Internet Expansion Puts African Data Centers In Front Of Investors
A 2021 report by the African Data Centers Association (ADCA) and Xalam Analytics revealed that Africa needs 1000MW and 700 data centre facilities to meet the growing demand for internet services in the rest of the continent (outside South Africa).
“At the onset of a new decade, it is increasingly acknowledged that Africa needs a lot more data center capacity than is currently available,” the report stated. “The need for hosting capacity is largely structural; an outgrowth of a host of megatrends that are transforming the region’s economic and social fabric and are putting considerable pressure on existing infrastructure.”
While the region’s broadband user base will double in the next ten years, from 2016 till now, over 30-and-above Tier III multi-tenant facilities have joined the race to bring more of Africa online.
But, despite these efforts essentially doubling the continent’s hosting capacity, things remain uneven; only one-third of the region’s 80+ cities with over a million people have at least one operational Tier III-standard data centre.
Most of Africa’s data centres are still hosted by Ireland and the Netherlands. For the time being, the region accounts for less than 1 percent of the world’s colocation data centre supply.
There is a significantly growing need to build new internet infrastructure or develop what already exists. To this end, there have been a few but quite overly milestone-ish developments in the landscape—all in a bid to connect the present and following generation of African internet users.
At the tail-end of 2021, Redwood City, California-based Equinix—a multinational player in the internet space—revealed plans to acquire MainOne, a leading West African data centre provider, for USD 320 M. According to MainOne’s CEO, Funke Opeke, the service—which went live in 2010 as the first privately-owned, high-capacity, open-access undersea cable in West Africa—is being bought for the right price.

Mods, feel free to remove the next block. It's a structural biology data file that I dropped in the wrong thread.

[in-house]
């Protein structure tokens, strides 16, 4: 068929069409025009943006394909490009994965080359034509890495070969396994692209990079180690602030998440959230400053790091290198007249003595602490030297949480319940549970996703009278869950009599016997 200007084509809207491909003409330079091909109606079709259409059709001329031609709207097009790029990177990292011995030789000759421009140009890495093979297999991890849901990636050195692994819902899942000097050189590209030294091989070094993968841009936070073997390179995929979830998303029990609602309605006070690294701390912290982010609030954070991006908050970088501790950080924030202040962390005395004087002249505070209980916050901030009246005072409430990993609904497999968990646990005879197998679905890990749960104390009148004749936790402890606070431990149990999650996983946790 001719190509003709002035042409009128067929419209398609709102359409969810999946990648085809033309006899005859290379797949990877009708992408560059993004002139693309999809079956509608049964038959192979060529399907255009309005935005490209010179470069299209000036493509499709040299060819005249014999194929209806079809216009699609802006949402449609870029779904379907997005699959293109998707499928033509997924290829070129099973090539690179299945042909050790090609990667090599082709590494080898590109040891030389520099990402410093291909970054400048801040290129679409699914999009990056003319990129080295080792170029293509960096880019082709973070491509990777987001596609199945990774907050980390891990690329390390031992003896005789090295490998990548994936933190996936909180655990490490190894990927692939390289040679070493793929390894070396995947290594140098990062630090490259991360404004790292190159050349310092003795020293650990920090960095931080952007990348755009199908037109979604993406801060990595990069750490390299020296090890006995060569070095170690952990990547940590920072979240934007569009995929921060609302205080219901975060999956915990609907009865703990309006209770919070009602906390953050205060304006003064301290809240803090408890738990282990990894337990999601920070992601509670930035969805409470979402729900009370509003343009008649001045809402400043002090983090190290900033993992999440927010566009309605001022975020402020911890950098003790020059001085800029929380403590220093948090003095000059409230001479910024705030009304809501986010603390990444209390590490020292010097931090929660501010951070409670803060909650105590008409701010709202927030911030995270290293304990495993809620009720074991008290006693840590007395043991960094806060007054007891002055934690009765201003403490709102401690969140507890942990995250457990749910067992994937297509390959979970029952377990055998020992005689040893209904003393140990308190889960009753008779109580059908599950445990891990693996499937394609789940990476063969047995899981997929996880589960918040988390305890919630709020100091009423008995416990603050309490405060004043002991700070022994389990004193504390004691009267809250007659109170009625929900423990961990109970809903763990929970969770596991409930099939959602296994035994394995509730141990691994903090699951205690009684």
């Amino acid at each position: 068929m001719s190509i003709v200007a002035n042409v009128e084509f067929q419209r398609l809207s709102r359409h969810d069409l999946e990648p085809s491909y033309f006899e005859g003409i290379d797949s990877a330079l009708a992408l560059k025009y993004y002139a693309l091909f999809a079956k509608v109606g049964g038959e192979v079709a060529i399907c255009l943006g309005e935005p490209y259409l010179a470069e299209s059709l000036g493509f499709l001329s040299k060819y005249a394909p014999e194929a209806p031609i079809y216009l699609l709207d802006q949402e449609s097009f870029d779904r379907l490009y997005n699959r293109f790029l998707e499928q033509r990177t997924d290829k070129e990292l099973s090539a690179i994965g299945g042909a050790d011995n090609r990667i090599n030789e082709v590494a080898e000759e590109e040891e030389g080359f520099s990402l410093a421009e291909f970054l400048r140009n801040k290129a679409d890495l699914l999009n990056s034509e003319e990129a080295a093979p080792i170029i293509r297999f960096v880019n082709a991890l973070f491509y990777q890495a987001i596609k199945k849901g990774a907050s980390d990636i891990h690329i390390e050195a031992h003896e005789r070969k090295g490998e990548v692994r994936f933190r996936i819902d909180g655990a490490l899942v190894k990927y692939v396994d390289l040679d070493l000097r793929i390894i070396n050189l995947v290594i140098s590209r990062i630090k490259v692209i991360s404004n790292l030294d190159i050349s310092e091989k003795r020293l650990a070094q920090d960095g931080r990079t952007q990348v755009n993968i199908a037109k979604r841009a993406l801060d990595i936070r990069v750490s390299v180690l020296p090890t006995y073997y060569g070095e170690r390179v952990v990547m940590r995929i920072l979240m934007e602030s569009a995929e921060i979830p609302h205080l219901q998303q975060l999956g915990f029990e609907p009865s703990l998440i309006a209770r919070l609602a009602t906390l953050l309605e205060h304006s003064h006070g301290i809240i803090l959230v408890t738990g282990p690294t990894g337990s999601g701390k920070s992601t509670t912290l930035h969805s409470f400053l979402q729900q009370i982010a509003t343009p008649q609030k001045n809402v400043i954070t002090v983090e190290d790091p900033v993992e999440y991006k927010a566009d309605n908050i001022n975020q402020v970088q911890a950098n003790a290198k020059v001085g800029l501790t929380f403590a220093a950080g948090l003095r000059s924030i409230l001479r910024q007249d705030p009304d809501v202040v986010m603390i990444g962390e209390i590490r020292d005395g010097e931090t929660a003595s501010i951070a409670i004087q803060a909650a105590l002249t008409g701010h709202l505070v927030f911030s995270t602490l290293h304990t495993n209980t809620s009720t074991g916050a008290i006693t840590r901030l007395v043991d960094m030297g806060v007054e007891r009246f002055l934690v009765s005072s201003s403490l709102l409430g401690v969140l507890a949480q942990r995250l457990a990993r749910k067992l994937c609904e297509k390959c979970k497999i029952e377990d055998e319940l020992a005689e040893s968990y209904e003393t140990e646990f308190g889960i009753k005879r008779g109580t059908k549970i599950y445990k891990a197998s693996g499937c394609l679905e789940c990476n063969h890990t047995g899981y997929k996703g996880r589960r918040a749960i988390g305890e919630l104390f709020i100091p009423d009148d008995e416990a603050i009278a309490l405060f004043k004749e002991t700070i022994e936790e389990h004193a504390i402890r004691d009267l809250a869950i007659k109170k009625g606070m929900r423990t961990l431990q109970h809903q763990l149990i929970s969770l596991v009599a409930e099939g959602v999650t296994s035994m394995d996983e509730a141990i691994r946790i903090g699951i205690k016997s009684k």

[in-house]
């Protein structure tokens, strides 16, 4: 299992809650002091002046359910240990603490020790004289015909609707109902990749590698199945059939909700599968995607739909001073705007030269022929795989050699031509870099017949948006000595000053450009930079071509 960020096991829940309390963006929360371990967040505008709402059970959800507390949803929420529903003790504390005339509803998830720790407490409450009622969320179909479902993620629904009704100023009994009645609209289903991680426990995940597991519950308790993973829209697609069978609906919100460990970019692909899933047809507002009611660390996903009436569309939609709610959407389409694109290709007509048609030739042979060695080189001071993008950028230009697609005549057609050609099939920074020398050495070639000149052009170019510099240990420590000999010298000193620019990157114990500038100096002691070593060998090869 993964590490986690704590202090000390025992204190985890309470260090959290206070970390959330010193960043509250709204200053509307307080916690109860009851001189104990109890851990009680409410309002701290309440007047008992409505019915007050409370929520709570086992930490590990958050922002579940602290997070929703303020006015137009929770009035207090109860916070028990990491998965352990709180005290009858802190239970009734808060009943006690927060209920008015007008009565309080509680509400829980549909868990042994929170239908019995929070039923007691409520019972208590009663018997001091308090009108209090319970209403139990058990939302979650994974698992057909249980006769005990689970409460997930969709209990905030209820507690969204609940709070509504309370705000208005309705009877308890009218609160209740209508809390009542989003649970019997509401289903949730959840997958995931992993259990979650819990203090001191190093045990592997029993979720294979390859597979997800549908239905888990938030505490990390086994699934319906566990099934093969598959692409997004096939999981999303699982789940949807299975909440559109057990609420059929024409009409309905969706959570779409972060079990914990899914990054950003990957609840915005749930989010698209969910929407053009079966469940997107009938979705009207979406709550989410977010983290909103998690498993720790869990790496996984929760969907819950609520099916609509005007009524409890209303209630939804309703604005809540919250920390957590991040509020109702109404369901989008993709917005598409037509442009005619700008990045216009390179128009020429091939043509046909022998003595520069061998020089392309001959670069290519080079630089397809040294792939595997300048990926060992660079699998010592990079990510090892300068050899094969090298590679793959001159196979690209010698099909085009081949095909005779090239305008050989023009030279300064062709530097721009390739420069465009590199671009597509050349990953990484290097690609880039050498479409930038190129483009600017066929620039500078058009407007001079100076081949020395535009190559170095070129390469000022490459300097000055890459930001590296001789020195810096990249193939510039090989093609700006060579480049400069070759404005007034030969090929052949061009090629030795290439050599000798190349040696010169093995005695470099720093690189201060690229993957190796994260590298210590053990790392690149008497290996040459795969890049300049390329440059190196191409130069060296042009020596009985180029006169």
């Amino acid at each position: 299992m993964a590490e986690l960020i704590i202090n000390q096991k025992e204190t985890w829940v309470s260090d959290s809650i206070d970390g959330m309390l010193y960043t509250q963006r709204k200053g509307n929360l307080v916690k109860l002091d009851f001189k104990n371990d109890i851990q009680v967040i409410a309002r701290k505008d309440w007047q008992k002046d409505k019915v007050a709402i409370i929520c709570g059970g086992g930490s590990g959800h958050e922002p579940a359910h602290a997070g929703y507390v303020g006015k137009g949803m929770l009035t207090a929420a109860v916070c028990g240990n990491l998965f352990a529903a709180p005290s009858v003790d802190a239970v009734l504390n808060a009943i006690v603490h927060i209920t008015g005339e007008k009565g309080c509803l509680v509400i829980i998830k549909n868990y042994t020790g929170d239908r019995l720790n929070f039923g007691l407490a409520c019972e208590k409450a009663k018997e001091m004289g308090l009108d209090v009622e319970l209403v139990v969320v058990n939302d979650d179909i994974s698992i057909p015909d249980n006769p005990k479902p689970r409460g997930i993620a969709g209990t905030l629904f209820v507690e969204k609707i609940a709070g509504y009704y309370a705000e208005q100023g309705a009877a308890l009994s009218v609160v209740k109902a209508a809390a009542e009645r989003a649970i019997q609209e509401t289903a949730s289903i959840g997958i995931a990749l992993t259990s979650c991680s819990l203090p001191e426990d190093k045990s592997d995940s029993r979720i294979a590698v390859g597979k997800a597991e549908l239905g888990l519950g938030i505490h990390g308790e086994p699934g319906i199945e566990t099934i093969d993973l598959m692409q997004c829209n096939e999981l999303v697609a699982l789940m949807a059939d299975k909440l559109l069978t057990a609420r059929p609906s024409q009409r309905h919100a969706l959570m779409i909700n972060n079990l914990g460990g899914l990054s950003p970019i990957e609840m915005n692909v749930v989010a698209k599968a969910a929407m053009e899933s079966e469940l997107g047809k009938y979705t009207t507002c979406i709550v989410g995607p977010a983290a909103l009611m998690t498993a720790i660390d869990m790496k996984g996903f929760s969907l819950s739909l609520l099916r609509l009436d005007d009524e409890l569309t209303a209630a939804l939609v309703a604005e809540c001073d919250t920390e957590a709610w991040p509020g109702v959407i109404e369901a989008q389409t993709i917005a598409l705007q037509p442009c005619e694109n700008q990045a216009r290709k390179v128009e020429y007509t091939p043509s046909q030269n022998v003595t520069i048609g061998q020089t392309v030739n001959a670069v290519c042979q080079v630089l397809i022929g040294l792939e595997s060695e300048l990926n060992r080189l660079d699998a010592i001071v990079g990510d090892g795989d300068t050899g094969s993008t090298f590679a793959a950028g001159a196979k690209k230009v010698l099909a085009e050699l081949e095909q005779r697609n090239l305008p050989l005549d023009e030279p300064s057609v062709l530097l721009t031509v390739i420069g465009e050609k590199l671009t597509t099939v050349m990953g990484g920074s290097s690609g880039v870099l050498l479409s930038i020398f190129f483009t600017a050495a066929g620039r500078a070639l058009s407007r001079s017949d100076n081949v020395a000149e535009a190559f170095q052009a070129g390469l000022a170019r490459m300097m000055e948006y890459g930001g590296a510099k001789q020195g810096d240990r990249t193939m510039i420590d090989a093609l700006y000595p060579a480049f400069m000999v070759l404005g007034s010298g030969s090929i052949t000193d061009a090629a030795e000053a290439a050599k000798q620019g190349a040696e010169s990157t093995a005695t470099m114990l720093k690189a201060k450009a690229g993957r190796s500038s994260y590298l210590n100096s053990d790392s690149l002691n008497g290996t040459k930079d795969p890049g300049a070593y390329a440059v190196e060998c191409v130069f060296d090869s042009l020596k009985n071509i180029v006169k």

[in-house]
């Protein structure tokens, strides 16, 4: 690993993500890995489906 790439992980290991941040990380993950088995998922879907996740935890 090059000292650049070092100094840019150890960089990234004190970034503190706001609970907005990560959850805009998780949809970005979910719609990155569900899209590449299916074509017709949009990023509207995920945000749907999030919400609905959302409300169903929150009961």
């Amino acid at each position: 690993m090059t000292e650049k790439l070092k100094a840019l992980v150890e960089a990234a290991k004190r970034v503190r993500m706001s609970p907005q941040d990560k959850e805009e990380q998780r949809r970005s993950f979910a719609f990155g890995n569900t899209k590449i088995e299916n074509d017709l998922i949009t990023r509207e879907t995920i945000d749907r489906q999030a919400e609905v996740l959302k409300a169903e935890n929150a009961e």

Fresh into 2022, NYSE-listed, San Francisco-based Digital Realty, a real estate investment trust that also specializes in carrier-neutral data centres, announced it is acquiring a majority stake (55 percent) in South Africa’s Teraco. According to Financial Times, the deal values Teraco—the most prominent independent data centre builder in the continent—at USD 3.5 B.
But that was not Digital Realty’s first deal in Africa. Back in October 2021, the American operator paid USD 29 M to take over the reins of Nigeria-based Medallion Data Centres. Along this line, the American firm revealed its intentions to expand into Mozambique by building a data centre in the capital city of Maputo.
Last September, Africa Data Centres said it would invest USD 500 M in doubling its footprints across the continent by building more facilities in countries such as Tunisia, Egypt, and Morocco. This January, the organization unveiled a new 10MW data centre in Lagos, Nigeria’s commercial nerve.
According to predictions, by 2025, Africa’s internet ecosystem will expand to account for 5.2 percent of the continent’s Gross Domestic Product (GDP), contributing USD 180 B to the economy. Around the same time, the continent is likely to account for 23 percent of the world’s collocation data supply and grow 10 percent per annum to reach USD 3 B in value.
Also, in the coming years, Africa (and the Middle East) will be the fastest-growing region(s) in terms of internet users.
Featured Image: Data Center Knowledge